Work-at-Home Options for Nurses
Linda Childers | Monster Contributing Writer
October 13, 2008
Telecommuting provides an attractive option for nurses seeking flexibility and work/life balance. Many large companies hire nurses to work from home doing a variety of jobs. Here’s a look at three options: triage (also called telehealth), medical transcription and case management.
Over the past three years, McKesson Health Solutions, a health care services and IT provider, has increased its at-home worker population from 13 to more than 500 agents. Most are RNs who provide over-the-phone triage and disease-management services. Patients can call in with health questions, while nurses make outbound calls to patients with chronic conditions such as asthma and diabetes.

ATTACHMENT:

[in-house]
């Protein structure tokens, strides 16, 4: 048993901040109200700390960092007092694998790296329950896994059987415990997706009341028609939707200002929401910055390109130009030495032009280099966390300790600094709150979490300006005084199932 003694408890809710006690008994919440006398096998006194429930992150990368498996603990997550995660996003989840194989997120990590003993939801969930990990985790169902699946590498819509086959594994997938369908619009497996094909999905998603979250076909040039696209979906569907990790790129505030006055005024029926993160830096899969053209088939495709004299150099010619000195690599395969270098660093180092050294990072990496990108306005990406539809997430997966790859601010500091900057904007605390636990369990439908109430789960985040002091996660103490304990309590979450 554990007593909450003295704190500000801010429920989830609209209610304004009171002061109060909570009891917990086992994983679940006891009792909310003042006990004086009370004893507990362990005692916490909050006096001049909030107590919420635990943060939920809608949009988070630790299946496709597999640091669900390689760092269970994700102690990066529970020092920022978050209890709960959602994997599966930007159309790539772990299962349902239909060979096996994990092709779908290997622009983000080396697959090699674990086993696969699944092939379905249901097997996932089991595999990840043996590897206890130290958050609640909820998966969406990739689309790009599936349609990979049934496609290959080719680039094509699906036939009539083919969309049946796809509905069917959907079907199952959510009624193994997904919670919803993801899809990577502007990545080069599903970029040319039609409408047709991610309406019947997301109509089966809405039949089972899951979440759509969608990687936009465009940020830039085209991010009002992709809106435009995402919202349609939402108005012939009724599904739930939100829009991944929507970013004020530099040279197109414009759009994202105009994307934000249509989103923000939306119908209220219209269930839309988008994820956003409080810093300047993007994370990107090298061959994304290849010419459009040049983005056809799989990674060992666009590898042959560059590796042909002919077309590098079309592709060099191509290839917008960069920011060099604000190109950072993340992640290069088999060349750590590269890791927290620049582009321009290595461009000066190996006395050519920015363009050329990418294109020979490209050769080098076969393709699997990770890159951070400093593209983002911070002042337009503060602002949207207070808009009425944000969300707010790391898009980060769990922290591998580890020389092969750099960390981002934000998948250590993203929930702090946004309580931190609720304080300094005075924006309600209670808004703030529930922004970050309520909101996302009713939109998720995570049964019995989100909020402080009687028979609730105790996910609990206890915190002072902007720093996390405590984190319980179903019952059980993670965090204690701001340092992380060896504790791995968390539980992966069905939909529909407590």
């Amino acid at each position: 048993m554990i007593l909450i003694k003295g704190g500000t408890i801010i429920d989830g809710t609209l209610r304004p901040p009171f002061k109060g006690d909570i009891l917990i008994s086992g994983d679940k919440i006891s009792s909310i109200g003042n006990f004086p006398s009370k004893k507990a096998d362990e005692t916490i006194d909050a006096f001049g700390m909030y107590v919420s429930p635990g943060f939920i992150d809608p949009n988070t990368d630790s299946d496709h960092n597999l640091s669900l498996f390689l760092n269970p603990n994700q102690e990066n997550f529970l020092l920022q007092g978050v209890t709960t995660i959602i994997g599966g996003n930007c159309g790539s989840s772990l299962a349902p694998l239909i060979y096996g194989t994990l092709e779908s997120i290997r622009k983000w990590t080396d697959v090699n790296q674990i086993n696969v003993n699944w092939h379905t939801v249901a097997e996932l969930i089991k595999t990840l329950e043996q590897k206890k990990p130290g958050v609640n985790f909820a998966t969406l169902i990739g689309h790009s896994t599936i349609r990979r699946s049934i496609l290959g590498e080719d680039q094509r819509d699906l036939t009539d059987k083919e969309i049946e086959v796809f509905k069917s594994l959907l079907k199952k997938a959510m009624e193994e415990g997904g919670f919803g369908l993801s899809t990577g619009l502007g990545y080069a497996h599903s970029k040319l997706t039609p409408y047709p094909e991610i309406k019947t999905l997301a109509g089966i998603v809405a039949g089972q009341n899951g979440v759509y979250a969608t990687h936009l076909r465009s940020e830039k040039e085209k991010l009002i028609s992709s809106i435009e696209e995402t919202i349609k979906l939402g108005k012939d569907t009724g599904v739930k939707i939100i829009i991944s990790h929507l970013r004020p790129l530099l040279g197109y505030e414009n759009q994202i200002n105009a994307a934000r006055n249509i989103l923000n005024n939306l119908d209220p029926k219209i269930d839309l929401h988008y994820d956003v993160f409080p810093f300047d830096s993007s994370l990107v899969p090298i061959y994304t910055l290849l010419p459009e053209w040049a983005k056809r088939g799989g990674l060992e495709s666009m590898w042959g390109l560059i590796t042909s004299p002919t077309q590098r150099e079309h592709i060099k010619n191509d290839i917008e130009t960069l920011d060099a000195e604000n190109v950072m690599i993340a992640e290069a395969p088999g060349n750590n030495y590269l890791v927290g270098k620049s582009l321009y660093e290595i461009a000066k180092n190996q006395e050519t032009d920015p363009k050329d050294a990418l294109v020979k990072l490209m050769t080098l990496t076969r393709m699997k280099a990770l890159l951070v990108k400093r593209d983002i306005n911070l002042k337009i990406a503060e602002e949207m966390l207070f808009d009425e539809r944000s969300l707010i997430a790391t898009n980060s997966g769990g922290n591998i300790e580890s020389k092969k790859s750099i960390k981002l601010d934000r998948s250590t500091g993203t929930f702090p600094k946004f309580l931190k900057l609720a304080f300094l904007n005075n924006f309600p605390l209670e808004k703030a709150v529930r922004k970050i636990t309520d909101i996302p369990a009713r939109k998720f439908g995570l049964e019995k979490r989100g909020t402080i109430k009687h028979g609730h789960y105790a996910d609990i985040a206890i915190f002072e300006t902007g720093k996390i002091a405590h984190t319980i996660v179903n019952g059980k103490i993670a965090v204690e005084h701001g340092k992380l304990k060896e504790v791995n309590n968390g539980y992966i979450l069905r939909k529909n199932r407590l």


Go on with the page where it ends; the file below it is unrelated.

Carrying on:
To qualify as a telehealth nurse for McKesson, candidates should have at least an associate degree in nursing, three to five years of recent acute nursing experience, and strong clinical documentation and assessment skills. They should also be self-motivated and enjoy working independently. In addition, they must have strong Internet and typing skills and a working knowledge of Windows.
“We can offer nurses the kind of flexibility they often can’t find in other jobs,” says Linda Casey, senior operations manager at McKesson. “We can ensure their schedule allows them time to attend their children’s soccer games as well as other personal appointments.”
Salaries and benefits for telehealth nurses are very competitive, and openings exist nationwide, Casey says.
IntelliCare, a health care contact center company, and United Healthcare offer similar work-at-home opportunities for nurses.